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DevOps at scale: How to build your software factory

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Yaniv Sayers, Senior Director, Chief Technologist , Micro Focus

If you want to succeed at enterprise DevOps, take a software factory approach to software development. Many enterprises that want to scale DevOps struggle because, unlike Spotify's or Facebook's, their systems weren't designed from the ground up for it.

If that describes your organization, you need to build a software factory: an integrated set of tooling, services, data, and processes that enables your engineers to plan, build, test, adaptively release, and/or operate and manage the software you deliver to customers.

I've already written about why the software factory approach is so compelling. Here's how we rolled out our SW Factory initiative—and what you can learn from our experience.

[ Learn how value stream mapping can benefit your organization in this Webinar. Plus: Learn more with this GigaOm Research Byte on VSM. ]

Start by taking an outside-in view

We started at Micro Focus by conducting a gap analysis of our starting point and defining our guiding principles. One of those was to deliver and enable end-to-end value streams. We wanted to focus on desired business outcomes and derive from that the required processes and integrations between our SW Factory and the business ecosystem. Think of it as taking an outside-in view, through a business lens, into the SW Factory.

We used the IT4IT reference architecture as a framework for our operating model. Here's our SW Factory blueprint: 

 

The SW Factory operating model includes the four value streams along the top, with the main required services and integrations related to each underneath. 

At the top level we mapped our four primary value streams. (A value stream is a series of activities that an organization performs in order to deliver something valuable, such as a product or service.) Those four are Plan (Strategy-to-Portfolio), Build (Requirement-to-Deploy Lifecycle), Request-to-Fulfill (R2F), and Detect-to-Correct Lifecycle (D2C). As products pass through the activities of a chain, they gain value at each step along the way. A value chain framework helps organizations identify the activities that are especially important for the advancement of strategy and attainment of goals. It helps you be more competitive.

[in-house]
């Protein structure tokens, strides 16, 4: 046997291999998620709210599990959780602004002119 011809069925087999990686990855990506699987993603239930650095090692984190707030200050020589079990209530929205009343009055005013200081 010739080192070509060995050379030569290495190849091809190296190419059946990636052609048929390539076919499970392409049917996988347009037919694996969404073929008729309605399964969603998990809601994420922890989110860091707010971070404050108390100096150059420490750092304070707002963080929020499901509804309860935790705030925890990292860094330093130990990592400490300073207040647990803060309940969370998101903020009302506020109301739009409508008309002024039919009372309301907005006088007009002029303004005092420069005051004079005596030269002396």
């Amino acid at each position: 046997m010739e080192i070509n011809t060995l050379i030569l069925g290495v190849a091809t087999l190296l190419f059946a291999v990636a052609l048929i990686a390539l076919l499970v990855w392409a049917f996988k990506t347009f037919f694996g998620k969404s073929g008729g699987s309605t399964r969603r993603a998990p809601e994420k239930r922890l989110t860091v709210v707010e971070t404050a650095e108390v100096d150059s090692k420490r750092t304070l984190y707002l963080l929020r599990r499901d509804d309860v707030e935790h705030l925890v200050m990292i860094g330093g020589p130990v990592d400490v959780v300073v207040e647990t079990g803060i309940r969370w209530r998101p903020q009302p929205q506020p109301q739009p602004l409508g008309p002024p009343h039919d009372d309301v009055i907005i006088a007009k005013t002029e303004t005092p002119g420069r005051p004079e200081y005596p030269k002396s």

Beneath the value streams, the main functions and services appear inside boxes, and we grouped them into families that represent logical domains (e.g., ALM, Build Factory, Test, etc.). The dashed line captures the SW Factory scope, with the main interfaces to external functions captured outside of it (portfolio management, service support, and service operations). 

Here's more about each of the four value streams:

  • Strategy-to-Portfolio (S2P) provides organizations with the optimal framework for interconnecting the different functions involved in managing the portfolio of services we deliver. Activities such as capturing demand, prioritizing, and forecasting investments requires data consistency and transparency in order to maintain alignment between the business strategy and the portfolio.
  • Requirement-to-Deploy Lifecycle (R2D) describes a prescriptive framework of required functional components and data objects so our organizations can better control the quality, utility, schedule, and cost of services, regardless of the delivery model. It is a means to improve agility and quality.